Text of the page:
The sad predicament of Moses on this occasion is partly traceable to the fact that he had to face alone the murmurs and complaints of the people without the accustomed assistance of the seventy elders. Since the exodus from Egypt the seventy elders of the people had always been at his side, but these had recently been killed by the fire from heaven at Taberah, so that he now stood all alone. This death overtook the elders because like Nadab and Abihu they had not shown sufficient reverence in ascending Mount Sinai on the day of the revelation, when, in view of the Divine vision, they conducted themselves in an unseemly manner. Like Nadab and Abihu the elder would have received instantaneous punishment for their offense, had not God been unwilling to spoil the joyful day of the revelation by their death. But they had to pay the penalty nevertheless: Nadab and Abihu, by being burned at the consecration of the Tabernacle, and the elders similarly, at Taberah. 
As Moses now utterly refused to bear the burden of the people alone, God said to him: "I gave thee sufficient understanding and wisdom to guide My children alone, that thou mightest be distinguished by this honor. Thou, however, wishest to share this guidance with others. Go, then, and expect no help from Me, 'but I will take of the spirit that is upon thee and will put it upon them; and they shall bear the burden of the people with thee, that thou bear it not thyself alone'" 
God bade Moses choose as his helpers in the guidance of the people such men as had already been active leaders and officers in Egypt. In the days of Egyptian bondage it frequently happened that the officers of the children of Israel were beaten if the people had not fulfilled their task in making bricks, but "he that is willing to sacrifice himself for the benefit of Israel shall be rewarded with honor, dignity, and the gift of the Holy Spirit." The officers suffered in Egypt for Israel, and were now found worthy of having the Holy Spirit come upon them.  God moreover said to Moses: "With kindly words welcome the elders to their new dignity, saying, 'Hail to you that are deemed worthy by God of being fit for this office.' At the same time, however, speak seriously with them also, saying, 'Know ye that the Israelites are a troublesome and stiff-necked people, and that you must ever be prepared to have them curse you or cast stones at you'"
God commanded the selection of the elders to take place at the Tabernacle, that Israel might reverence them, saying, "Surely these are worthy men," but they were not permitted with Moses to enter the Tabernacle and hear God's word. The people were however mistaken in assuming that God's word reached the ears of the elders, for He spoke with Moses alone, even though the prophetic spirit came upon them also. 
Now when Moses wished to proceed to the selection of the seventy elders, he was in a sore predicament because he could not evenly divide the number seventy among the twelve tribes, and was anxious to show no partiality to one tribe over another, which would lead to dissatisfaction among Israel. Bezalel, son of Uri, however, gave Moses good advice. He took seventy slips of paper on which was written "elder," and with them two blank slips, and mixed all these in an urn. Seventy-two elders, six to each tribe, now advance and each drew a slip. Those whose slips were marked "elder" were elected, while those who had drawn blank slips were rejected, but in such a wise that they could not well accuse Moses of partiality.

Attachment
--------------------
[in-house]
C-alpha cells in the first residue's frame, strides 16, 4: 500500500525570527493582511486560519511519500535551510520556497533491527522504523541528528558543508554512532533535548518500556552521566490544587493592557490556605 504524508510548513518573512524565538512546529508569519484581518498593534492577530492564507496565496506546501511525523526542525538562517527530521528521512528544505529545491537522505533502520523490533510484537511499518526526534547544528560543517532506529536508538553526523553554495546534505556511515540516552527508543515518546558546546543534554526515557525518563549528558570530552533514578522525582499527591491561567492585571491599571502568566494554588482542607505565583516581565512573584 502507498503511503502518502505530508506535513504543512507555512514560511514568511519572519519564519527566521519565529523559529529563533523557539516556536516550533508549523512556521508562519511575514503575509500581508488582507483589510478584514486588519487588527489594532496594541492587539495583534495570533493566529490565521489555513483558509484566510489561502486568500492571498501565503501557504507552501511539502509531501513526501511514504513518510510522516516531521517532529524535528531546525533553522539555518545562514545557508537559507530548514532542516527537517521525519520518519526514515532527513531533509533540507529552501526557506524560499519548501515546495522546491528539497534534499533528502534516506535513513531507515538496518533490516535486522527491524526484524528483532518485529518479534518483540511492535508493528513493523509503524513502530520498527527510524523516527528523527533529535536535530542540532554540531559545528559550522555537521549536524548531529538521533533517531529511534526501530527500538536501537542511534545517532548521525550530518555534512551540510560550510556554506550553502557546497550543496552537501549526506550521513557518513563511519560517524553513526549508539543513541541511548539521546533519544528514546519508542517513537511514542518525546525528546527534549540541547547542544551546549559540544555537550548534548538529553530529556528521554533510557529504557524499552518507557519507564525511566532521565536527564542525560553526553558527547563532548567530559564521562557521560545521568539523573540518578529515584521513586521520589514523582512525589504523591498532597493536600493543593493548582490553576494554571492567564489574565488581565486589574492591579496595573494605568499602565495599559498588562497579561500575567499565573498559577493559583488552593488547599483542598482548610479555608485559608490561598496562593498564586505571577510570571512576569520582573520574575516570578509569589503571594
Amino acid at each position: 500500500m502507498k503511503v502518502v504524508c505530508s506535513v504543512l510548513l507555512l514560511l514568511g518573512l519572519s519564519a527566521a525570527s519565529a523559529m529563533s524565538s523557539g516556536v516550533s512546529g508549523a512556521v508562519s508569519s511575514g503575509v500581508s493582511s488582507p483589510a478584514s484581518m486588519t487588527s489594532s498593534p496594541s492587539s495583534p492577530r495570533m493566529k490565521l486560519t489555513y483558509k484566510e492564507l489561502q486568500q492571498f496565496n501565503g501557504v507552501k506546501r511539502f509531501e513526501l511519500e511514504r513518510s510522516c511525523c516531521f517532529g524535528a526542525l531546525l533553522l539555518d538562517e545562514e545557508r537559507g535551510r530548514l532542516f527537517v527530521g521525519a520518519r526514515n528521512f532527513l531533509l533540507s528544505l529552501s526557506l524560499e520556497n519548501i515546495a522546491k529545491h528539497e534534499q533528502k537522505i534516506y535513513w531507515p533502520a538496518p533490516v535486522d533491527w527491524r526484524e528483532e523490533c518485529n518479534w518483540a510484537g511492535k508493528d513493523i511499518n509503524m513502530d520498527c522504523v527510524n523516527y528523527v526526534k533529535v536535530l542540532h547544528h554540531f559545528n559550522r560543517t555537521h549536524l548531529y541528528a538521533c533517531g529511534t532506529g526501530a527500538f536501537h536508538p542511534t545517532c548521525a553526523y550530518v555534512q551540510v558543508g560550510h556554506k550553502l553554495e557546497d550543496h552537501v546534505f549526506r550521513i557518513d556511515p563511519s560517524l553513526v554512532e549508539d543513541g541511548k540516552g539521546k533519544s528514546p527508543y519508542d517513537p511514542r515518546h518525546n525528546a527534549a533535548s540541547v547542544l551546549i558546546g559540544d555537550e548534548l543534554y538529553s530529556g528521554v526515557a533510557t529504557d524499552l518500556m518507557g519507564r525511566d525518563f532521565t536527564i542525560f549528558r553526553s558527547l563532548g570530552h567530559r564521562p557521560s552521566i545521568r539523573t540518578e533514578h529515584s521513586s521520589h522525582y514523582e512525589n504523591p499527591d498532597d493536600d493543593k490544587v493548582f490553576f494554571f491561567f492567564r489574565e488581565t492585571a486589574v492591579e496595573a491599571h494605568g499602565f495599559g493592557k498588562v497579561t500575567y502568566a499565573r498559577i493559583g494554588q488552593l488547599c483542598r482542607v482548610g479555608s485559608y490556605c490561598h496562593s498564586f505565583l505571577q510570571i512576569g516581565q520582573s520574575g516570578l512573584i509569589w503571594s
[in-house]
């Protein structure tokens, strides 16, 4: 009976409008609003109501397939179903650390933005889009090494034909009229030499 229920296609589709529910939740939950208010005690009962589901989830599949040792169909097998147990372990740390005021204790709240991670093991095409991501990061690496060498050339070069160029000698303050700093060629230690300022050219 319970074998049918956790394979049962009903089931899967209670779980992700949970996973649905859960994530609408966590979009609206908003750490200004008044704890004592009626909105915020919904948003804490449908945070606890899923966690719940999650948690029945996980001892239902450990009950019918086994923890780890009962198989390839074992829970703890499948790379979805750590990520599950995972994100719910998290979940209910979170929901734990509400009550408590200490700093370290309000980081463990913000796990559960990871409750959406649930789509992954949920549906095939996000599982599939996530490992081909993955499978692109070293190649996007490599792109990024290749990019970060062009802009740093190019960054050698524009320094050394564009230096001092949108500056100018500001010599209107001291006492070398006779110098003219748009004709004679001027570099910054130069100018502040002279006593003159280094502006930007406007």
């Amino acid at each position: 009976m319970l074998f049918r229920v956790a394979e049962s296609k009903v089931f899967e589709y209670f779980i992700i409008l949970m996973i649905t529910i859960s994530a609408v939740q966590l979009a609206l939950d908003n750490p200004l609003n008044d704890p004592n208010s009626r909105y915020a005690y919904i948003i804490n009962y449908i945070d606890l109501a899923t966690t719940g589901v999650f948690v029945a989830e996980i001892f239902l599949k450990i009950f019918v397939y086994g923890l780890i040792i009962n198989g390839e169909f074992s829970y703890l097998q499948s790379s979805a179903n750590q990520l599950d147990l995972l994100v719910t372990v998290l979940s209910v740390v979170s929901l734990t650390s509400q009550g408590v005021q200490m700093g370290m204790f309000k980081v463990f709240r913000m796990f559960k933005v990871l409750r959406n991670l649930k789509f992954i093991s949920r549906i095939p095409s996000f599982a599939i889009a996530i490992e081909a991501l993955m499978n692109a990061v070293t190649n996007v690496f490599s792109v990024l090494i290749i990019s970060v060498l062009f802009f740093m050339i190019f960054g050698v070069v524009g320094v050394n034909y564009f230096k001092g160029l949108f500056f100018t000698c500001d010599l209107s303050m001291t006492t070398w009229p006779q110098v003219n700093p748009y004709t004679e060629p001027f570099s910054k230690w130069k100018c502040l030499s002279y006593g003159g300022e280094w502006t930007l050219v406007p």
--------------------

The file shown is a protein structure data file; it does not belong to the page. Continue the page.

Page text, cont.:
By this method of appointment, it came to pass that there were six elders for each tribe except the tribe of Levi. The names of those chosen were: from the tribe of Reuben, - Hanoch, Carmi, Pallu, Zaccur, Eliab, Nemuel; from the tribe of Simeon, - Jamin, Jachin, Zohar, Ohad, Shaul, Zimri; from the tribe of Levi, - Amram, Hananiah, Nethanel, Sithri; from the tribe of Judah, - Zerah, Dan, Jonadab, Bezalel, Shephatiah, Nahshon; from the tribe of Issachar,
Moses gathered these seventy elders of novel extraction and of lofty and pious character round about the tent in which God used to reveal Himself, bidding thirty of them take their stand on the south side, thirty on the northern, and ten on the eastern, whereas he himself stood on the western side. For this tent was thirty cubits long and ten cubits wide, so that a cubit each was apportioned to the elders.  God was so pleased with the appointment of the elders that, just as on the day of the revelation, He descended from heaven and permitted the spirit of prophecy to come upon the elders, so that they received the prophetic gift to the end of their days, as God had put upon them of the spirit of Moses. But Moses' spirit was not diminished by this, he was like a burning candle from which many others are lighted, but which is not therefore diminished; and so likewise was the wisdom of Moses unimpaired. Even after the appointment of the elders did Moses remain the leader of the people, for he was the head of this Sanhedrin of seventy members which he guided and directed. 
The position of the elders was not of the same rank as that of Moses, for he was the king of Israel, and it was for this reason that God had bidden him to secure trumpets, to use them for the calling of the assembly, that this instrument might be blown before him as before a king. Hence shortly before Moses' death these trumpets were recalled from use, for his successor Joshua did not inherit from him either his kingly dignity or these royal insignia. Not until David's time were the trumpets used again which Moses had fashioned in the desert.